Move to Mac, Part 3

9 Sep, 2005 | ComputersTdp

In this part I’m going to discuss what software I’m using for what and why. You might want to check out Part 1 and Part 2.

I was pointed in the direction of Server Logistics for easy installations of Apache, MySQL, PHP. I have to say that it was all they were supposed to be, quick, easy and simple installations.

I tend to use Winamp for playing my MP3s and WMAs on my Windows machines, mainly because it’s small and relatively resource light, but also because it can be minimised to a taskbar icon and can be controlled with keyboard shortcuts (which I find much easier than using a mouse for controlling playback). There is a somewhat flaky (I’ve heard) version of Winamp for OS X, but the good news is there are some add-ins for iTunes (such as Synergy) that let you control it via your keyboard. Not too sure what to do about my various WMA files though, most of which are protected so installing iTunes on my PC and converting them didn’t work, and buying some specialised software seemed a waste. I’ve got a copy of Freecorder, but that would mean converting them one at a time, and that was going to take forever (I had 186 files). At the moment, I think I’ll burn the ones I don’t have on CD (i.e. downloads from the Napster store) and re-import them as MP3s on the Mac, then rip from the original CDs for the rest. The only negative is it won’t play OGG Vorbis files, which some of my stuff was ripped in (during one of my Open Source kicks), there are a few plugins, but they don’t work with Quicktime 7 yet.

I grabbed a copy of NeoOffice/J for word processing which is a port of Open Office (I had a quick look at some of the text editors included with OS X and wasn’t too impressed). As I use Star Office as my main piece of Office software it should make the transition a little easier, but it seems to be pretty slow, and it’s not visually that stunning. I’ve got a trial copy of iWork with the pre-installed software and Pages seems to be an easy, attractive and fairly speedy app, so I may splash out on a copy when my trial runs out.

My password storage has been taken care of with Wallet. I use a free program called Access Manager on Windows, which is excellent, but the free options on OS X didn’t look or work right and I decided that I have so many passwords to remember it was worth paying for something that did the job well. I chose Wallet over Web Confidential purely because it’s more usable and it also happens to be cheaper.

For code editing the choices seem to be almost endless, but through recommendations and price I narrowed it down to two: Text Wrangler and skEdit. The latter costs $20 while the former is completely free. BBEdit was mentioned but at $129 (at least) for the license, those guys need to wake up and get real. Text Wrangler seems a little quicker to use and has so many customisable options it’s bewildering. SkEdit looks nicer and I do like the site function that lets you see all files within a folder. The jury is still out on which one I’ll use.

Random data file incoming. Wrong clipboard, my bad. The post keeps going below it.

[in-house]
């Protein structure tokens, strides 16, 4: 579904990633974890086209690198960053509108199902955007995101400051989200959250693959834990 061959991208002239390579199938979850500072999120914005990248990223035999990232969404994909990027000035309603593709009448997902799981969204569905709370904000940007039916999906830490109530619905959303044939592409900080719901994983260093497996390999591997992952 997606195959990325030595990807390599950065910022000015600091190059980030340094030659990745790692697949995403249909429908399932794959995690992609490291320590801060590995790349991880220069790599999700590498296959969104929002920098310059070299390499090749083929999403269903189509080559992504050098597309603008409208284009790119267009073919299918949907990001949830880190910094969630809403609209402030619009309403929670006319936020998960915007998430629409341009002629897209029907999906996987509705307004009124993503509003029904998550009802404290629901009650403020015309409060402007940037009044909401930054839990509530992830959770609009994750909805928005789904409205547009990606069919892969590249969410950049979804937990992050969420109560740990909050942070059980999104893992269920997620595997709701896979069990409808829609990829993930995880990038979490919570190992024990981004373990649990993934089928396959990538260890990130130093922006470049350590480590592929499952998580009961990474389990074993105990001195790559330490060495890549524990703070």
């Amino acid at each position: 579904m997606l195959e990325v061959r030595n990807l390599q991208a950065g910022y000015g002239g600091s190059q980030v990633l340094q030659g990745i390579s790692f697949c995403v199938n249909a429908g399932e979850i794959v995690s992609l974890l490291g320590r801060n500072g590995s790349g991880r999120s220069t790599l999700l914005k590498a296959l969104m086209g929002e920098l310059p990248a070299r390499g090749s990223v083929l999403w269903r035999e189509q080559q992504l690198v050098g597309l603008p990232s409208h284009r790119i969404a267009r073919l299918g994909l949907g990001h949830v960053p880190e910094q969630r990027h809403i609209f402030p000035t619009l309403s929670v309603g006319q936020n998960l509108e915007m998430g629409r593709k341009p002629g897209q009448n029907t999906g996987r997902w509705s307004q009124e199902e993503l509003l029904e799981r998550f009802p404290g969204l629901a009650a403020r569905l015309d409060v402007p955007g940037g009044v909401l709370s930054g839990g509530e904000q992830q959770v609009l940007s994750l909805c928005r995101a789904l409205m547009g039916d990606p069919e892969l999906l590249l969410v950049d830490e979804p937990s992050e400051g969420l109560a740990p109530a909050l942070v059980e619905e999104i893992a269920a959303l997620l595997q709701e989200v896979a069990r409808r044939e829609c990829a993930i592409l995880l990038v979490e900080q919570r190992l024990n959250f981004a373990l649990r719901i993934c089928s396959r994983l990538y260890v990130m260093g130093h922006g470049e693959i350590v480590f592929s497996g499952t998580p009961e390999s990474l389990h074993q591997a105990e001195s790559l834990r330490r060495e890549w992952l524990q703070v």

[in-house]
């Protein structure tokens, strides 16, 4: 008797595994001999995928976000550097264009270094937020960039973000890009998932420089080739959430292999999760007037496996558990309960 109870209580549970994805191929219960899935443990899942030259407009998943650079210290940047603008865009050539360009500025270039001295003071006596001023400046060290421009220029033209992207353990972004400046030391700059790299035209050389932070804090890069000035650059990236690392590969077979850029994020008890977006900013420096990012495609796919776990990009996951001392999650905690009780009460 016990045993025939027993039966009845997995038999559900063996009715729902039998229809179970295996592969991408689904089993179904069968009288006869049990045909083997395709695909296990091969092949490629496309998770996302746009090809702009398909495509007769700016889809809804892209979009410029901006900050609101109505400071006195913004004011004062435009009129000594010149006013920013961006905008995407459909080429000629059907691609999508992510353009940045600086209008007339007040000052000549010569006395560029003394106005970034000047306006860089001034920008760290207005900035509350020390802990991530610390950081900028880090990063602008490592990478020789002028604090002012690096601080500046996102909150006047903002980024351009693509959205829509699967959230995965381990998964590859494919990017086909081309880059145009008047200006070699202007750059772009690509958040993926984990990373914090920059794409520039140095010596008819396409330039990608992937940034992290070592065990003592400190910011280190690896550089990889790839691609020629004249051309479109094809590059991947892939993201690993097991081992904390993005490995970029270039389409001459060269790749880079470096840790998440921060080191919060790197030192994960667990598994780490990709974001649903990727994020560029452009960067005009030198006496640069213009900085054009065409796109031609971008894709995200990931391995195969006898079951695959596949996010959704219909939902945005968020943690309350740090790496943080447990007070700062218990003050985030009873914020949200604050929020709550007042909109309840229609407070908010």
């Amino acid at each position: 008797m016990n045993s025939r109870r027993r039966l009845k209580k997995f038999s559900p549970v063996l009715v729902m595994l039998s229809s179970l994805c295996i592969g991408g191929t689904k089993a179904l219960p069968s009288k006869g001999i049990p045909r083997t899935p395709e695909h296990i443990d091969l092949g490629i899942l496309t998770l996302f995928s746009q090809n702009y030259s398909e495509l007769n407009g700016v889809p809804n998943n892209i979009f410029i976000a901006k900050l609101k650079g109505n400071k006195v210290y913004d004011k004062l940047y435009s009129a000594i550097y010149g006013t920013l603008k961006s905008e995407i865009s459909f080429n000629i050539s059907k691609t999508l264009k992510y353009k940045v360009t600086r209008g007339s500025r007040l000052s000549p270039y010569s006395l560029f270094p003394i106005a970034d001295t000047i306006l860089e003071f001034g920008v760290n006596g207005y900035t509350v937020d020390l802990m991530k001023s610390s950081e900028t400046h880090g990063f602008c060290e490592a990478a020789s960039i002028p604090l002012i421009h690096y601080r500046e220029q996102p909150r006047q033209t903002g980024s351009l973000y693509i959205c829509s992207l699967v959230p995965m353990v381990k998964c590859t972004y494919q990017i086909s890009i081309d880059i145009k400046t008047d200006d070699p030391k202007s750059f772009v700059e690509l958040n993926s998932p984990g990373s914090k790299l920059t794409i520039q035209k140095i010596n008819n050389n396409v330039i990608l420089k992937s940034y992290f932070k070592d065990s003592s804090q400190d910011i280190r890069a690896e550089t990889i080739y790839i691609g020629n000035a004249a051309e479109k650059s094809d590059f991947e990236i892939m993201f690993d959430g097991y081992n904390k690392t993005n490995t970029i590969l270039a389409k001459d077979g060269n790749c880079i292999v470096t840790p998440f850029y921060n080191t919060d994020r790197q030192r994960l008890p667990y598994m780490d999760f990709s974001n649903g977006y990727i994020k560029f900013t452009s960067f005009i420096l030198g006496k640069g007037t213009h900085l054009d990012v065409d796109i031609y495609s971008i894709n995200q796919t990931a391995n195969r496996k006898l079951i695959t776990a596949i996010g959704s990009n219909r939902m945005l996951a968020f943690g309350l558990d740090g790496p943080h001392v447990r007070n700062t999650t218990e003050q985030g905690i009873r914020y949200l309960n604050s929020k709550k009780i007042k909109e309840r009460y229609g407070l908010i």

FTP looks to be a one horse race with Transmit being a great-looking and well featured app. I’m still a little unhappy that a) I’ll be buying an FTP app (having always gone with free options before) and b) I’ve had to leave behind my newly discovered WS_FTP. I’ll keep that on the Windows machines and I haven’t yet made up my mind if I’ll simply move the files back to the Windows box and upload from there.

OS X comes with a DVD player, but it was having problems recognising the movie-only rips I made using DVD Shrink on my PC, not to mention the fact that it doesn’t play any other media files. I’ve currently got MPlayer, Xine and VLC installed for testing, but MPlayer is already losing the battle, refusing to play the ripped DVDs too. VLC is doing the best so far and unless I find a serious fault that’s the one I’ll be sticking with.

While I’ve been having problems with keyboards I’ve installed Chicken of the VNC to let me control my Windows machine via the VNC server I have installed on it. After some initial problems with some of the compression protocols being unsupported (you can switch them off in options), it seems to do a fairly reasonable job.

The search for screenplay software yielded some nice results. There’s a template for Pages and the Open Office template that works with Star Office also works with NeoOffice/J. The great find though was Celtx, a free package available for both Windows and Mac. I haven’t had much chance to play but it looks good and seems intuitive.

I’m also using Sidenote to let me make quick notes and simple to-do lists. It’s small, light, hides away when not needed and is easily accessed, which makes it great for grabbing chunks of text or making notes. I’ve got mine starting at boot, which is easy to do via System Preferences>Accounts>Login Items.

That only really leaves graphics, and there doesn’t seem to be a light-weight, vector-supporting package like Paint Shop Pro for the Mac, so it looks like I’m going to install the GIMP, but it’s not a quick and easy install as it relies on some Unix/Linux sub-systems which aren’t installed as standard on OS X, you can find a guide to installing it here or you can try the pre-packaged

So far then, the hardest part of my Mac experience has been finding equivalent applications and a lot of time has been spent downloading and installing as well as transferring my existing files, but it’s handled it all without a grumble. I’m looking forward to getting down and using it in day-to-day activities.